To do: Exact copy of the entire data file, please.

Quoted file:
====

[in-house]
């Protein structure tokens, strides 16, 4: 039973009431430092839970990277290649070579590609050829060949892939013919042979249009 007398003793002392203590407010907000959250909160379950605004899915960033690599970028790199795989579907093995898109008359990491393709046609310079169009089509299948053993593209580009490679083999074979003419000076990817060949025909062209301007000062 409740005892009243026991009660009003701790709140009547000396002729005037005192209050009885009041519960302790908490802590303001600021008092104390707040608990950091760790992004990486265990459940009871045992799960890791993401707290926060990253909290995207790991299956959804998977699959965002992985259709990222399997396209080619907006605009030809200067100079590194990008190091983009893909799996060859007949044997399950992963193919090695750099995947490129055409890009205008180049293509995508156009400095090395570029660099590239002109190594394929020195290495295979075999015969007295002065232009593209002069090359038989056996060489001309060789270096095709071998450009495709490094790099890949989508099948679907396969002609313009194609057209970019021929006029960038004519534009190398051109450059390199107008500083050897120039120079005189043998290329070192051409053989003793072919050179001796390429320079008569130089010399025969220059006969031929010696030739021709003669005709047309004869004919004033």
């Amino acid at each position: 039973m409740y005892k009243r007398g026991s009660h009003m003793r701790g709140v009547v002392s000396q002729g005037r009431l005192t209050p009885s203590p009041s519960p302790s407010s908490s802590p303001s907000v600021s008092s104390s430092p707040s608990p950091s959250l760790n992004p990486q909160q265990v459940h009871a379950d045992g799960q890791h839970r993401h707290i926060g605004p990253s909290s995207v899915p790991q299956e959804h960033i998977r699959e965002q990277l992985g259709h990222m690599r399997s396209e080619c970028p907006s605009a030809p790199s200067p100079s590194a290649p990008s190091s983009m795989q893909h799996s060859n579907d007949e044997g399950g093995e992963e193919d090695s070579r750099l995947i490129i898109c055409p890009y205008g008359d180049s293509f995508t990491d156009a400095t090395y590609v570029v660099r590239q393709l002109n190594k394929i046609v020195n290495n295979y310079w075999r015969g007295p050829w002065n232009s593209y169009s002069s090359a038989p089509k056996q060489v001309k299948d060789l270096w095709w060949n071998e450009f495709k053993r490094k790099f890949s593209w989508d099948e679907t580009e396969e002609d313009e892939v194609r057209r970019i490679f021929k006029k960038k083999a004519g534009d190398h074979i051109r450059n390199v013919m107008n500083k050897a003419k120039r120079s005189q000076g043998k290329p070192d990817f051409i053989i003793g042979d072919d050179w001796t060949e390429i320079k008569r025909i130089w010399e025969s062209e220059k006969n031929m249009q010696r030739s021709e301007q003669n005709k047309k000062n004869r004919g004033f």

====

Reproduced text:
[in-house]
């Protein structure tokens, strides 16, 4: 039973009431430092839970990277290649070579590609050829060949892939013919042979249009 007398003793002392203590407010907000959250909160379950605004899915960033690599970028790199795989579907093995898109008359990491393709046609310079169009089509299948053993593209580009490679083999074979003419000076990817060949025909062209301007000062 409740005892009243026991009660009003701790709140009547000396002729005037005192209050009885009041519960302790908490802590303001600021008092104390707040608990950091760790992004990486265990459940009871045992799960890791993401707290926060990253909290995207790991299956959804998977699959965002992985259709990222399997396209080619907006605009030809200067100079590194990008190091983009893909799996060859007949044997399950992963193919090695750099995947490129055409890009205008180049293509995508156009400095090395570029660099590239002109190594394929020195290495295979075999015969007295002065232009593209002069090359038989056996060489001309060789270096095709071998450009495709490094790099890949989508099948679907396969002609313009194609057209970019021929006029960038004519534009190398051109450059390199107008500083050897120039120079005189043998290329070192051409053989003793072919050179001796390429320079008569130089010399025969220059006969031929010696030739021709003669005709047309004869004919004033």
């Amino acid at each position: 039973m409740y005892k009243r007398g026991s009660h009003m003793r701790g709140v009547v002392s000396q002729g005037r009431l005192t209050p009885s203590p009041s519960p302790s407010s908490s802590p303001s907000v600021s008092s104390s430092p707040s608990p950091s959250l760790n992004p990486q909160q265990v459940h009871a379950d045992g799960q890791h839970r993401h707290i926060g605004p990253s909290s995207v899915p790991q299956e959804h960033i998977r699959e965002q990277l992985g259709h990222m690599r399997s396209e080619c970028p907006s605009a030809p790199s200067p100079s590194a290649p990008s190091s983009m795989q893909h799996s060859n579907d007949e044997g399950g093995e992963e193919d090695s070579r750099l995947i490129i898109c055409p890009y205008g008359d180049s293509f995508t990491d156009a400095t090395y590609v570029v660099r590239q393709l002109n190594k394929i046609v020195n290495n295979y310079w075999r015969g007295p050829w002065n232009s593209y169009s002069s090359a038989p089509k056996q060489v001309k299948d060789l270096w095709w060949n071998e450009f495709k053993r490094k790099f890949s593209w989508d099948e679907t580009e396969e002609d313009e892939v194609r057209r970019i490679f021929k006029k960038k083999a004519g534009d190398h074979i051109r450059n390199v013919m107008n500083k050897a003419k120039r120079s005189q000076g043998k290329p070192d990817f051409i053989i003793g042979d072919d050179w001796t060949e390429i320079k008569r025909i130089w010399e025969s062209e220059k006969n031929m249009q010696r030739s021709e301007q003669n005709k047309k000062n004869r004919g004033f």